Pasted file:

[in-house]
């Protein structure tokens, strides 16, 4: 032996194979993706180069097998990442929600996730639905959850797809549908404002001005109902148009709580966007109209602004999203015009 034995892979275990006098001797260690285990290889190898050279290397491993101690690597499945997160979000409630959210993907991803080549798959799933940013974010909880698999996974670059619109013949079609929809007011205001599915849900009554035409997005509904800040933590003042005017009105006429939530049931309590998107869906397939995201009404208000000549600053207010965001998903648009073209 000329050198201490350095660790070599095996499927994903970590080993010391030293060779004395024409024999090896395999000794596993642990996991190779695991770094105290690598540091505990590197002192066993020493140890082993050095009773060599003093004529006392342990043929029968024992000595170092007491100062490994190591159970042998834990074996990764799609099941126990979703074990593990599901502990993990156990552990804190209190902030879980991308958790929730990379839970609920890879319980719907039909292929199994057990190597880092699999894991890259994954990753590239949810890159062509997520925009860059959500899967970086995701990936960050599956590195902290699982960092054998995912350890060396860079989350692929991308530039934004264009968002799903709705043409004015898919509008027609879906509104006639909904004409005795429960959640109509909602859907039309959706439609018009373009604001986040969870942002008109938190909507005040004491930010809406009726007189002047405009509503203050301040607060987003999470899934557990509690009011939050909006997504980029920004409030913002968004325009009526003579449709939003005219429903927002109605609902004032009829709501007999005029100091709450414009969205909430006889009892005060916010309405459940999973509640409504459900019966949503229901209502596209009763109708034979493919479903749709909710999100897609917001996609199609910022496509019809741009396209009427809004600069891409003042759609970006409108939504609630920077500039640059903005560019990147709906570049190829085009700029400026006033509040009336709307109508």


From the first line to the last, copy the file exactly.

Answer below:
[in-house]
């Protein structure tokens, strides 16, 4: 032996194979993706180069097998990442929600996730639905959850797809549908404002001005109902148009709580966007109209602004999203015009 034995892979275990006098001797260690285990290889190898050279290397491993101690690597499945997160979000409630959210993907991803080549798959799933940013974010909880698999996974670059619109013949079609929809007011205001599915849900009554035409997005509904800040933590003042005017009105006429939530049931309590998107869906397939995201009404208000000549600053207010965001998903648009073209 000329050198201490350095660790070599095996499927994903970590080993010391030293060779004395024409024999090896395999000794596993642990996991190779695991770094105290690598540091505990590197002192066993020493140890082993050095009773060599003093004529006392342990043929029968024992000595170092007491100062490994190591159970042998834990074996990764799609099941126990979703074990593990599901502990993990156990552990804190209190902030879980991308958790929730990379839970609920890879319980719907039909292929199994057990190597880092699999894991890259994954990753590239949810890159062509997520925009860059959500899967970086995701990936960050599956590195902290699982960092054998995912350890060396860079989350692929991308530039934004264009968002799903709705043409004015898919509008027609879906509104006639909904004409005795429960959640109509909602859907039309959706439609018009373009604001986040969870942002008109938190909507005040004491930010809406009726007189002047405009509503203050301040607060987003999470899934557990509690009011939050909006997504980029920004409030913002968004325009009526003579449709939003005219429903927002109605609902004032009829709501007999005029100091709450414009969205909430006889009892005060916010309405459940999973509640409504459900019966949503229901209502596209009763109708034979493919479903749709909710999100897609917001996609199609910022496509019809741009396209009427809004600069891409003042759609970006409108939504609630920077500039640059903005560019990147709906570049190829085009700029400026006033509040009336709307109508």